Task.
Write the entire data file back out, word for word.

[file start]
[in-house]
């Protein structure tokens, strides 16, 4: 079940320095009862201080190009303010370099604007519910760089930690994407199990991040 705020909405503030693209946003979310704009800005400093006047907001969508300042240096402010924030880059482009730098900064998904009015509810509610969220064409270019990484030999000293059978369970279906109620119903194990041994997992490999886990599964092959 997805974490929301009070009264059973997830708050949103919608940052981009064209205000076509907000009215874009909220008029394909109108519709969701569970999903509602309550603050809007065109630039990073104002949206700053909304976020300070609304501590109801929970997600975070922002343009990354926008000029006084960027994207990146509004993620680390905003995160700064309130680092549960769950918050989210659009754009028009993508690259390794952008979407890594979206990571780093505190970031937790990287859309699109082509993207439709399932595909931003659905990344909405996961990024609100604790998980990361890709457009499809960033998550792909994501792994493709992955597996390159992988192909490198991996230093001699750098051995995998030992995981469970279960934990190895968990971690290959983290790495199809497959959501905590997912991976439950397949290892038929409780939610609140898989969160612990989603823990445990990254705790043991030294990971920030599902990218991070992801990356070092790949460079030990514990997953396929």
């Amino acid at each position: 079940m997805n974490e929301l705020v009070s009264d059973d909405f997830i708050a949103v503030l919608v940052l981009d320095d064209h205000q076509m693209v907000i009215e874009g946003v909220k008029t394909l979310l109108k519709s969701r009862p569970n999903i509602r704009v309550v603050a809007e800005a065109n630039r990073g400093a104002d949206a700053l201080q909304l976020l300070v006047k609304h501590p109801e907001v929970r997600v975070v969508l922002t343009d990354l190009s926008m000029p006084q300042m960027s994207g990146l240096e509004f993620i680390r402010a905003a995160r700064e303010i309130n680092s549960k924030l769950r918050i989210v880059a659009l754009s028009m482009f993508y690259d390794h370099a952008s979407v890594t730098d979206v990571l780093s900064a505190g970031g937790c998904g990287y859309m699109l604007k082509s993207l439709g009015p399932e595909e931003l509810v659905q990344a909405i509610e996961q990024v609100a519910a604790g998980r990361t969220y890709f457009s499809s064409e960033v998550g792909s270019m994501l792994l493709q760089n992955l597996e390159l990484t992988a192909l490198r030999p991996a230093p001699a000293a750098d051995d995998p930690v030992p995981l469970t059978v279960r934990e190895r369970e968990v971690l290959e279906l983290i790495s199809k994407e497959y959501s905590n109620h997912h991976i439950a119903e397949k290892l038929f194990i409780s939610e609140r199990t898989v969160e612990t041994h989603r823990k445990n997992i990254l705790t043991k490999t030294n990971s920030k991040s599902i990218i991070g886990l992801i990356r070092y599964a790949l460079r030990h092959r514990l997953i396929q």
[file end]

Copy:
[in-house]
């Protein structure tokens, strides 16, 4: 079940320095009862201080190009303010370099604007519910760089930690994407199990991040 705020909405503030693209946003979310704009800005400093006047907001969508300042240096402010924030880059482009730098900064998904009015509810509610969220064409270019990484030999000293059978369970279906109620119903194990041994997992490999886990599964092959 997805974490929301009070009264059973997830708050949103919608940052981009064209205000076509907000009215874009909220008029394909109108519709969701569970999903509602309550603050809007065109630039990073104002949206700053909304976020300070609304501590109801929970997600975070922002343009990354926008000029006084960027994207990146509004993620680390905003995160700064309130680092549960769950918050989210659009754009028009993508690259390794952008979407890594979206990571780093505190970031937790990287859309699109082509993207439709399932595909931003659905990344909405996961990024609100604790998980990361890709457009499809960033998550792909994501792994493709992955597996390159992988192909490198991996230093001699750098051995995998030992995981469970279960934990190895968990971690290959983290790495199809497959959501905590997912991976439950397949290892038929409780939610609140898989969160612990989603823990445990990254705790043991030294990971920030599902990218991070992801990356070092790949460079030990514990997953396929």
């Amino acid at each position: 079940m997805n974490e929301l705020v009070s009264d059973d909405f997830i708050a949103v503030l919608v940052l981009d320095d064209h205000q076509m693209v907000i009215e874009g946003v909220k008029t394909l979310l109108k519709s969701r009862p569970n999903i509602r704009v309550v603050a809007e800005a065109n630039r990073g400093a104002d949206a700053l201080q909304l976020l300070v006047k609304h501590p109801e907001v929970r997600v975070v969508l922002t343009d990354l190009s926008m000029p006084q300042m960027s994207g990146l240096e509004f993620i680390r402010a905003a995160r700064e303010i309130n680092s549960k924030l769950r918050i989210v880059a659009l754009s028009m482009f993508y690259d390794h370099a952008s979407v890594t730098d979206v990571l780093s900064a505190g970031g937790c998904g990287y859309m699109l604007k082509s993207l439709g009015p399932e595909e931003l509810v659905q990344a909405i509610e996961q990024v609100a519910a604790g998980r990361t969220y890709f457009s499809s064409e960033v998550g792909s270019m994501l792994l493709q760089n992955l597996e390159l990484t992988a192909l490198r030999p991996a230093p001699a000293a750098d051995d995998p930690v030992p995981l469970t059978v279960r934990e190895r369970e968990v971690l290959e279906l983290i790495s199809k994407e497959y959501s905590n109620h997912h991976i439950a119903e397949k290892l038929f194990i409780s939610e609140r199990t898989v969160e612990t041994h989603r823990k445990n997992i990254l705790t043991k490999t030294n990971s920030k991040s599902i990218i991070g886990l992801i990356r070092y599964a790949l460079r030990h092959r514990l997953i396929q």